Daniel W. Drezner

The trouble with Tel Aviv….

Tel Aviv is a charming, modern, cosmopolitan city with a thriving high-tech sector, powder-sand beaches and the most temperate of seas.  Apparently, it is also the most insidious threat to the state of Israel. You might think that Hamas or Hezbollah want to take out Tel Aviv.  Well, maybe, but right now it’s the Israelis ...

Tel Aviv is a charming, modern, cosmopolitan city with a thriving high-tech sector, powder-sand beaches and the most temperate of seas.  Apparently, it is also the most insidious threat to the state of Israel.

You might think that Hamas or Hezbollah want to take out Tel Aviv.  Well, maybe, but right now it’s the Israelis who have a beef with the lovely city on the Mediterranean Sea.  Simply put, the problem with Tel Aviv is that it’s sucking up all of the young, secular Israelis from across the country.  As well it should – it offers good jobs and an easygoing lifestyle, like the Bay Area in the U.S. 

This migration within Israel creates a number of long-term policy headaches.  First, residents of Tel Aviv simply don’t care that much about making peace with the Palestinian Authority, Syria, or the rest of the Arab world.  Tel Aviv is almost exclusively Jewish, it’s too far south for Hezbollah to hit and too far north for Hamas to hit.  You can live in Tel Aviv and not think about long-term security concerns – which is exactly what most Israelis do.  This is the majority of the population, and they’re politically apathetic. 

This leaves other parts of the country – most obviously Jerusalem and the West Bank settlements – to the rapidly growing ultra-Orthodox and those Israeli nationalists who believe in Greater Israel.  These are the people driving the Israeli government to expand settlement construction in the West Bank and in East Jerusalem.  The short-term political logic is to appease the settler and ultra-Orthodox movements.  Both IDF officials and Israeli politicians know that at some point Israel will have to let go of most of this territory.  The demographics are already getting ugly.  One negotiator quoted Thomas Jefferson on this:  "We have the wolf by the ears, and we can neither hold him, nor safely let him go. Justice is in one scale, and self-preservation in the other."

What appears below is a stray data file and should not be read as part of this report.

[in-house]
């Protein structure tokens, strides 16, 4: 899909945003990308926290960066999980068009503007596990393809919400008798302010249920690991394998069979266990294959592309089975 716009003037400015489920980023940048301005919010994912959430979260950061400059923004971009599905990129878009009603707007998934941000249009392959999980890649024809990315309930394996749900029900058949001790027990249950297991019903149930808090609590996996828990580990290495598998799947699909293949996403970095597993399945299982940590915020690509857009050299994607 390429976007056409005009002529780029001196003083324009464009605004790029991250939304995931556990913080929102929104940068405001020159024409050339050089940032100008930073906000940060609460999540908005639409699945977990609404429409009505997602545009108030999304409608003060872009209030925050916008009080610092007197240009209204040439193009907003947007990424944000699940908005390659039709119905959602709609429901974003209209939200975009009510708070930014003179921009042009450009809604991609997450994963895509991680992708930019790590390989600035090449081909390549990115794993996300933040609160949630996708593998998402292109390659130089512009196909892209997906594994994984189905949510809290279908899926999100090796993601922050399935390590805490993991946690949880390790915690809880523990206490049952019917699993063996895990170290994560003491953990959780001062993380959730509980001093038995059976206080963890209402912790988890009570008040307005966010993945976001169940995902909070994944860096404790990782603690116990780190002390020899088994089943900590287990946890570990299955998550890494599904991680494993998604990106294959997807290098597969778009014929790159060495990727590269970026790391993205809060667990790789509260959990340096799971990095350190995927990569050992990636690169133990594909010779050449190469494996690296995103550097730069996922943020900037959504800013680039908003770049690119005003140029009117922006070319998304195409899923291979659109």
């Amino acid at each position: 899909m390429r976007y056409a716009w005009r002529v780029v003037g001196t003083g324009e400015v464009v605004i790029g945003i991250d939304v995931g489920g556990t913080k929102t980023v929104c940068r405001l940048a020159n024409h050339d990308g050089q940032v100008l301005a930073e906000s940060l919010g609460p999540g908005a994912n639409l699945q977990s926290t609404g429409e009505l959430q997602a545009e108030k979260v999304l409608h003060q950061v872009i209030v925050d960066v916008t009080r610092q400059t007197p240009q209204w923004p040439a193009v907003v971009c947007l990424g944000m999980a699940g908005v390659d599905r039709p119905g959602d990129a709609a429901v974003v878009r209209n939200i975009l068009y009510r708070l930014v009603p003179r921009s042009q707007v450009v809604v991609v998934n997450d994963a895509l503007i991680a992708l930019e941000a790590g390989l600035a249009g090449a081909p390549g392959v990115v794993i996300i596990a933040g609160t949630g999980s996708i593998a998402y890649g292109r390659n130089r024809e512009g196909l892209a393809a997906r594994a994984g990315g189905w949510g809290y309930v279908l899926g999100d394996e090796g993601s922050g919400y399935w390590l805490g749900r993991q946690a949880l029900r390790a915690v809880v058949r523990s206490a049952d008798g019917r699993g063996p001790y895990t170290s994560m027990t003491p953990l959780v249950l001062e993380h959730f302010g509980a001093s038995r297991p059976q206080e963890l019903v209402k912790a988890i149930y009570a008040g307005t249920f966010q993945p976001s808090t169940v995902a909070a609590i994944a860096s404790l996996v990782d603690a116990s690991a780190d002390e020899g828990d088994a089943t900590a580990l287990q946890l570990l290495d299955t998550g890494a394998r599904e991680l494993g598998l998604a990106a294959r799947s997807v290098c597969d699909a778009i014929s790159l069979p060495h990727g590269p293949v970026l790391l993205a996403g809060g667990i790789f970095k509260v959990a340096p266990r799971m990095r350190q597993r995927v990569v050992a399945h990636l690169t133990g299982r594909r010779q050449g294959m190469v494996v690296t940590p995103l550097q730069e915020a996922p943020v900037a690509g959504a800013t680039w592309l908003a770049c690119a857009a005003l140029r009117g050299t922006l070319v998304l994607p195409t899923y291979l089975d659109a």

Finally, because of the rush to Tel Aviv, Israel isn’t populating more strategic parts of its country, like the Negev or the Galilee.  Instead, they’re expanding into the West Bank, which is pretty stupid because most (though not all) of that territory will be ceded to Palestine at some point.  Officials kept talking about creating a high-speed rail network to encourage more population spread away from Tel Aviv, but that’s a ways off.  As the Palestinian population outpaces the growth of the Jewish population, there’s going to be incentives to move to those areas.  One demographer worries about an expanding, J-shaped mass of Palestinians that shrinks Israel down to Tel Aviv and its environs.  That fear might be exaggerated, but it’s similar to the Russian fear of Chinese expansion into Siberia.   

The longer this trend continues, the more the cosmopolitans of Tel Aviv will cede power to the ultra-orthodox and the ultra-nationalists.  That augurs badly for Israel’s strategic situation. 

So what do the Palestinians think about all of this?  That will be the subject of my next post.

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